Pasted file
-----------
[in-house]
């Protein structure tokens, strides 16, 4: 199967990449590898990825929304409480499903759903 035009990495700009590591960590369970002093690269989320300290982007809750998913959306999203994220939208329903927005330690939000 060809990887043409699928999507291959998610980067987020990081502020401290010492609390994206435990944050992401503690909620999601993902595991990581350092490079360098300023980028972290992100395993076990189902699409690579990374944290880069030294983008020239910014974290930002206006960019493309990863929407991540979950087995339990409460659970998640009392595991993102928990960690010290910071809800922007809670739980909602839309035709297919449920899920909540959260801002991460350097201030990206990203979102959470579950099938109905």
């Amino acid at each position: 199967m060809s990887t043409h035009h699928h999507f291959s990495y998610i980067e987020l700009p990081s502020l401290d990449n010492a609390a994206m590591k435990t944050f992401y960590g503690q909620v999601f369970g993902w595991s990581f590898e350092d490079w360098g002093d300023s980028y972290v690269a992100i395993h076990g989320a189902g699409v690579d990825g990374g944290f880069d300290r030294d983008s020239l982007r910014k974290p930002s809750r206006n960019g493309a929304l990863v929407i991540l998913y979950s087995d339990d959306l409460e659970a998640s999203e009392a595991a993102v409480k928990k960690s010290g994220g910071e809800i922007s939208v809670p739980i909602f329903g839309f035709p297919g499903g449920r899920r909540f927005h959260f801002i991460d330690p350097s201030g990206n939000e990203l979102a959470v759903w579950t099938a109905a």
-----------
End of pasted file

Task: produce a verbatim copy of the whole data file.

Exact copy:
[in-house]
């Protein structure tokens, strides 16, 4: 199967990449590898990825929304409480499903759903 035009990495700009590591960590369970002093690269989320300290982007809750998913959306999203994220939208329903927005330690939000 060809990887043409699928999507291959998610980067987020990081502020401290010492609390994206435990944050992401503690909620999601993902595991990581350092490079360098300023980028972290992100395993076990189902699409690579990374944290880069030294983008020239910014974290930002206006960019493309990863929407991540979950087995339990409460659970998640009392595991993102928990960690010290910071809800922007809670739980909602839309035709297919449920899920909540959260801002991460350097201030990206990203979102959470579950099938109905």
């Amino acid at each position: 199967m060809s990887t043409h035009h699928h999507f291959s990495y998610i980067e987020l700009p990081s502020l401290d990449n010492a609390a994206m590591k435990t944050f992401y960590g503690q909620v999601f369970g993902w595991s990581f590898e350092d490079w360098g002093d300023s980028y972290v690269a992100i395993h076990g989320a189902g699409v690579d990825g990374g944290f880069d300290r030294d983008s020239l982007r910014k974290p930002s809750r206006n960019g493309a929304l990863v929407i991540l998913y979950s087995d339990d959306l409460e659970a998640s999203e009392a595991a993102v409480k928990k960690s010290g994220g910071e809800i922007s939208v809670p739980i909602f329903g839309f035709p297919g499903g449920r899920r909540f927005h959260f801002i991460d330690p350097s201030g990206n939000e990203l979102a959470v759903w579950t099938a109905a």